SAAS, also known as Software as a Service, is a cloud-based software distribution model that lets users access applications via an internet browser. It is becoming more and more popular among business owners and startups that are now seeing its advantages over traditional on-premise applications.
The unique delivery model gives SAAS applications plenty of benefits that on-premise software cannot provide. Users don’t have to go through the process of installing the software and setting it up. It is extremely easy to access because all you need is a browser and an internet connection.
You also don’t have to pay for the license just to use the product, like you typically would with traditional software. Instead, you “rent” the service and pay for it on a subscription basis. The SAAS provider is also in charge of maintaining, updating, and upgrading the software, so you don’t have to worry about it.
Here we will talk about SAAS enablement: what it is and what it entails.
SAAS enablement, also known as SAAS implementation, refers to the tasks that have to be completed in order to successfully enable a SAAS offering in a cloud computing environment. SAAS enablement can be done through a self service provisioning system for simple applications, particularly those that are made available via public clouds.
If the SAAS offering is designed for private enterprise use, the independent software vendor or ISV will have to provide hands-on configuration in order for SAAS enablement to occur.
SAAS enablement in a private cloud can be either complex or simple. It really depends on the scope of the different elements that are to be included in the configuration. This includes workflows, set-up data, business processes, user roles and responsibilities, meta data, etc.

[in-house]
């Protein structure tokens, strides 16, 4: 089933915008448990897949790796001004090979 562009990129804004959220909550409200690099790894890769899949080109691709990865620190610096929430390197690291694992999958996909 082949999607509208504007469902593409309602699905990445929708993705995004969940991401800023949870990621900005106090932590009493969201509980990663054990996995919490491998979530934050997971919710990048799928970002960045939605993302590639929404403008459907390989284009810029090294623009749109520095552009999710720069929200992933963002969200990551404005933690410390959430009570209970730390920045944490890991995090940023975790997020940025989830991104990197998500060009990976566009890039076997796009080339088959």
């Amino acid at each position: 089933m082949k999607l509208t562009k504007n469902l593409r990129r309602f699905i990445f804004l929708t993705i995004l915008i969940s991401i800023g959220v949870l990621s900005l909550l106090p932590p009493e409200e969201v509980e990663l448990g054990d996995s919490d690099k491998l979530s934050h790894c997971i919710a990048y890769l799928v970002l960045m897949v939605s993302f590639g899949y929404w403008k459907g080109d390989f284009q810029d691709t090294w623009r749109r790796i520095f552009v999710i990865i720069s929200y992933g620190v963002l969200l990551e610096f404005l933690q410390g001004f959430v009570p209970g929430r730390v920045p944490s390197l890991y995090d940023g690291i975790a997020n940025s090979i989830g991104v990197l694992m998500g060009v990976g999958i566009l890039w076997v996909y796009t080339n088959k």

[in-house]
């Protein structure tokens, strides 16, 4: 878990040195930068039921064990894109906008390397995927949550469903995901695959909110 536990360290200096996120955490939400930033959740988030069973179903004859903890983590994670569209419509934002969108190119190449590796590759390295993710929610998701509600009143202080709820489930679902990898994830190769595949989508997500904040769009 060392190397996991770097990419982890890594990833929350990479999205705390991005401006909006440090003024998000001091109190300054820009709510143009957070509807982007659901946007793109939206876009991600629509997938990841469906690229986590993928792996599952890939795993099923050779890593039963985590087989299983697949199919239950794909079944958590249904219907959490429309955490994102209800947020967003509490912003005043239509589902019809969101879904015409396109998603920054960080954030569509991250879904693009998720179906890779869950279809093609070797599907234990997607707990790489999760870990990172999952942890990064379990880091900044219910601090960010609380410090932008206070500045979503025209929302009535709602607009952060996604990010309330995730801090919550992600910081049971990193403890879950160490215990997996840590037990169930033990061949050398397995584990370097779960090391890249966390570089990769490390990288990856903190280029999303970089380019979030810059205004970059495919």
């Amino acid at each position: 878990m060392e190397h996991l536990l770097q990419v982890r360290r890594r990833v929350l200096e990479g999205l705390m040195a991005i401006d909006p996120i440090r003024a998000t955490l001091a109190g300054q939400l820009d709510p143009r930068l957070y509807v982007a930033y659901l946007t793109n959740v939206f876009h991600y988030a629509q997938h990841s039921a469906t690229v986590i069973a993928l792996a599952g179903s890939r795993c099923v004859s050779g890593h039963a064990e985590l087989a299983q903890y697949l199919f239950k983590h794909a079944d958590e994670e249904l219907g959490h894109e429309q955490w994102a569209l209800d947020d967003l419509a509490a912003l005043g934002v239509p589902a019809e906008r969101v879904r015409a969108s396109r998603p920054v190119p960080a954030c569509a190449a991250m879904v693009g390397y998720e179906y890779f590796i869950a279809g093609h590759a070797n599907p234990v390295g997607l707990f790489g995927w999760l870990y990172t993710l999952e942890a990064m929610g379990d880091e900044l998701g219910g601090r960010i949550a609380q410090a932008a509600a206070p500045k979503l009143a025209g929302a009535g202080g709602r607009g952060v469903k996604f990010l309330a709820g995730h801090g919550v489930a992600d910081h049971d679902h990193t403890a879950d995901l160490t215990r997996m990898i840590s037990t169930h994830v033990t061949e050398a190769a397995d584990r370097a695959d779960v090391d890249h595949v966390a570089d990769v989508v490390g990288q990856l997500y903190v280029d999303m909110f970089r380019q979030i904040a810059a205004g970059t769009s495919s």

ISVs can create configuration templates that can be reused to configure common elements across multiple implementations. This way, they can also increase their profit margins while implementing SAAS solutions.
There are no specific standards for SAAS enablement. However, there are a few key considerations that ISVs need to take into account, especially when planning an implementation for a SAAS application.
For example: data security. ISVs need to adequately address data security during the implementation phase of any SAAS offering. This is a primary concern for many clients. They are typically weary of having their enterprise data stored off premise, so SAAS providers need to be able to assure them that their data is protected.
ISVs should incorporate security measures into their implementations to the fullest degree possible. This includes managing user identity and access; data privacy; data ownership; compliance; and security patch management.
Effective SAAS solutions are scalable and configurable. SAAS enablement should involve ensuring that SAAS offerings can provide different subscription plans that can cater to a company’s growing needs. This ensures that increases in demand for the SAAS offering can be successfully managed without changes to the software architecture.
Another thing to consider is user training for SAAS applications. ISVs should discuss what training options will be made available to users and how it will be implemented. A lack of user training for certain SAAS offerings can prevent them from using it to its fullest. This can even lead to delayed revenue recognition for the SAAS services being delivered if a pay-as-you-go billing model is being used.
By making good decisions early on, ISVs can avoid some of the most common pitfalls SAAS providers experience during enablement. It can also help clients avoid common problems as they scale up their businesses. This is why SAAS enablement plays a very important role. Learning how to consider performance and availability agreements can help providers design their cloud architecture to meet or exceed their targets.